Then it's Halloween. And we'll be giving out free comics to the kids who'll be trick or treating on the Avenue this Saturday! That's between 5-6pm.

I'm going to be a unicorn! Oh wait, that's not literary.

Sunday, October 22, 2006

Saturday, October 21, 2006

Boson Wins!

He won the figures and he's happy about it.

Thanks to everyone who came out last night!

Just minutes before our party the vinyl was finished.

Thursday, October 19, 2006

Pop On The Radio

Tomorrow at Noon, you can hear Benn on The Signal, on WYPR, talking about the new store, the new book and whatever else they got out of him. Maybe he'll talk about his mustache.

Camille Rose Garcia Give Away

At our Grand Opening for Pop tomorrow night, which starts at 8pm, you can meet Brian Ralph, who'll be signing copies of his new book Daybreak. Also, you can hobnob with a lot of the artists and overheardsters (just made that up!) who contributed to our new book, I Keee You!!, and...

If you buy anything tomorrow, from the moment we open at 11am until 10pm, you'll be put into a drawing to win a WHOLE SET of Rose Camille Garcia Vinyl Figures. That's right, all four. Drawing will be around 10pm. You must be present to win.

So come on by! It's a party. There's drinks and stuff.

Wednesday, October 18, 2006

Lord Whimsy & Dame Darcy

Next Thursday, at POP, 7pm, Lord Whimsy shall delight us all with a reading from his Affected Provincial's Companion V1.

Dame Darcy is going to be there, too, signing all of her latest releases.

Her band Death by Doll will be playing at the Talking Head (203 Davis St) later that night with:
and more!

Come to our event first and get a $1 off the Head Show!

Tuesday, October 17, 2006

Time Marches On

Giants Camp closes.

Don't worry, if they're lucky, maybe they'll get an Olive Garden.

McSweeney's Night

Next Tuesday, Oct 24th, we'll have the author of The Children's Hospital, Chris Adrian, along with Kevin Moffett, Believer contributor, and Eli Horowitz, editor of McSweeney's. Issue 21 should be here any day now.

At POP, 7-9pm!

Monday, October 16, 2006

Books, Sort of

Too little too late is a laughable understatement. What you see here are 38 copies of our new book.

The title is too apt for how we feel about this whole book printing fiasco.

BUT they ARE here, and the rest should be here by our book party this Friday.

There are far worse printing disasters than just missing one of the biggest East Coast Small Press events. And we heard quite a few stories this past weekend, which was still fun even though we didn't have our new book and Flake flaked.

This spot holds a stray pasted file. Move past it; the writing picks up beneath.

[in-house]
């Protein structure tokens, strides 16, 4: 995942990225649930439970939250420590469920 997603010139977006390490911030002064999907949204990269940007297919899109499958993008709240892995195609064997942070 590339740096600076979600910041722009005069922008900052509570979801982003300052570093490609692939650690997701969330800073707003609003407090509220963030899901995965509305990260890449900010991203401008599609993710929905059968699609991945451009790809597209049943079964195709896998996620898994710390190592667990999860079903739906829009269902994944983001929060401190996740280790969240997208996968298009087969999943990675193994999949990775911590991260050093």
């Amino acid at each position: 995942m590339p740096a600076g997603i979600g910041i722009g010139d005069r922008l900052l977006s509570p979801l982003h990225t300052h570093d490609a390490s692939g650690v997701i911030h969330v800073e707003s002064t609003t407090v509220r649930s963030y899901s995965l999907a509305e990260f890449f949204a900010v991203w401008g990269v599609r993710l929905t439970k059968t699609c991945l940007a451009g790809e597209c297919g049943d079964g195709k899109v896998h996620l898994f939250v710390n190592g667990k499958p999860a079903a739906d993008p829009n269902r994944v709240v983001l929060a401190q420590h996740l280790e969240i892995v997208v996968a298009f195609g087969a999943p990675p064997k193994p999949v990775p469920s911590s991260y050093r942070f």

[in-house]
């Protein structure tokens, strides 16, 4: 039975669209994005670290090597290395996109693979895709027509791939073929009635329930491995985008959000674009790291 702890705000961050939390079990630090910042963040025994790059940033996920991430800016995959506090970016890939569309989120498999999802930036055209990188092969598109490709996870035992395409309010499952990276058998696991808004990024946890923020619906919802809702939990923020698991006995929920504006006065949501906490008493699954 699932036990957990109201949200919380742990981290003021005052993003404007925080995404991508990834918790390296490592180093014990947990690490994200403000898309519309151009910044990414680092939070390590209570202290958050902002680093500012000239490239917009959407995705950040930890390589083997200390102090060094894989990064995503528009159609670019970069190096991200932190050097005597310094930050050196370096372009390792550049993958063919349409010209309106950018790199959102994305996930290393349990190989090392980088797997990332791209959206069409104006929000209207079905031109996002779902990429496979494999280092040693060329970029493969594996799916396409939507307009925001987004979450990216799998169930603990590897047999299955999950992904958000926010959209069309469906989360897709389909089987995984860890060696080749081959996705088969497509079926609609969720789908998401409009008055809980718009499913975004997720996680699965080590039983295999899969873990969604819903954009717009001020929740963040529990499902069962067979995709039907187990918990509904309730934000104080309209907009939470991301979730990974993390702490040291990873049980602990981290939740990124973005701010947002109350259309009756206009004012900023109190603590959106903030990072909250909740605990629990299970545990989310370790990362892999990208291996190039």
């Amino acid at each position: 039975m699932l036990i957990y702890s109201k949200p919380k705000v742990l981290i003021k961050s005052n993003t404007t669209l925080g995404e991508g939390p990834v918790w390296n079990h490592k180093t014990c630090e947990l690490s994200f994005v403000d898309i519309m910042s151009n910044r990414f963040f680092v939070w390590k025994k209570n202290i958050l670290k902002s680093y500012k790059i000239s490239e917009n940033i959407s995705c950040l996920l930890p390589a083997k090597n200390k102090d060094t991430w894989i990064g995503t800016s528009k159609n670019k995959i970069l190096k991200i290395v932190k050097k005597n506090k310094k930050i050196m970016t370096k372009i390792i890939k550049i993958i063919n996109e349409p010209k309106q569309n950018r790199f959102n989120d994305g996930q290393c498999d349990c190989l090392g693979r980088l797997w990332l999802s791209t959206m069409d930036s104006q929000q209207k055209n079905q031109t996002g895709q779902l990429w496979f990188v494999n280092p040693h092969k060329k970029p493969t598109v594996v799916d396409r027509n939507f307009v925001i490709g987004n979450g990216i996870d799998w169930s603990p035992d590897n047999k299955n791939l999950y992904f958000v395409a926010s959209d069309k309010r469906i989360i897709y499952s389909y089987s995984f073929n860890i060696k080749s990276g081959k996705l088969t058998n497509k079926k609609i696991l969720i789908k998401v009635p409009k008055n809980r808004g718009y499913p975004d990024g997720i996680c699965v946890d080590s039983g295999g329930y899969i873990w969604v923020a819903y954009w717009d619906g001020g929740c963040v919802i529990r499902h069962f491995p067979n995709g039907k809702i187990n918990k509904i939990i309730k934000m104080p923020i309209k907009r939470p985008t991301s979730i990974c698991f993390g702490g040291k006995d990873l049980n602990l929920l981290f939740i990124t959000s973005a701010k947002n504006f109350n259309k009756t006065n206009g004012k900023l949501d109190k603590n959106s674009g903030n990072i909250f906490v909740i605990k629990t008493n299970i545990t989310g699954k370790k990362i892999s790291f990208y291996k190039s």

Friday, October 13, 2006


atomic POP opening and book party for I Keee You!! and Brian Ralph's Daybreak, Oct 20th 8-10pm.

Consider yourself invited!

Friday Review - 13th

Benn read Best American Comics 2006:

These days, the measure of any good comics anthology seems to be the Chris Ware-edited volume of McSweeney's 13. The early issues of Fantagraphics' Mome came close to recreating this greatness (although, sadly, recent issues seem to be a tad more inconsistent), and this newest edition to The Best American series, comes as close as any traditionally formatted book can get (McSweeney's has a knack for design that, though often imitated, is hard to surpass). Part of that might have to do with the fact that 3 of the stories here are compiled from McSweeney's, and 2 from Mome. The rest, as is the tradition of the Best American series, uses a multitude of quality source material. Editors Anne Elizabeth Moore and Harvey Pekar's selections are, as anyone familiar with Pekar's aesthetic, mostly reality-based. There are no representations of mainstream superhero greatness or Kramer's Ergot-style rich, indulgent artistic flourishes. Presented here are simply the best comics, or excerpts of, that fit the realm of alternative and/or underground comics.

My only real gripes are the dates of eligibility (from January 1, 2004 - August 15, 2006 - does this mean we'll have to wait a year and a half for the next installment?) and the hardcover format which feels rather, um, decadent. Perhaps the hardcover helps to reassert the literary importance that McSweeney's Vol. 13 achieved, and it does do that. This book feels substantial. It feels and reads like quality. And it is, easily, the best comics anthology of 2006.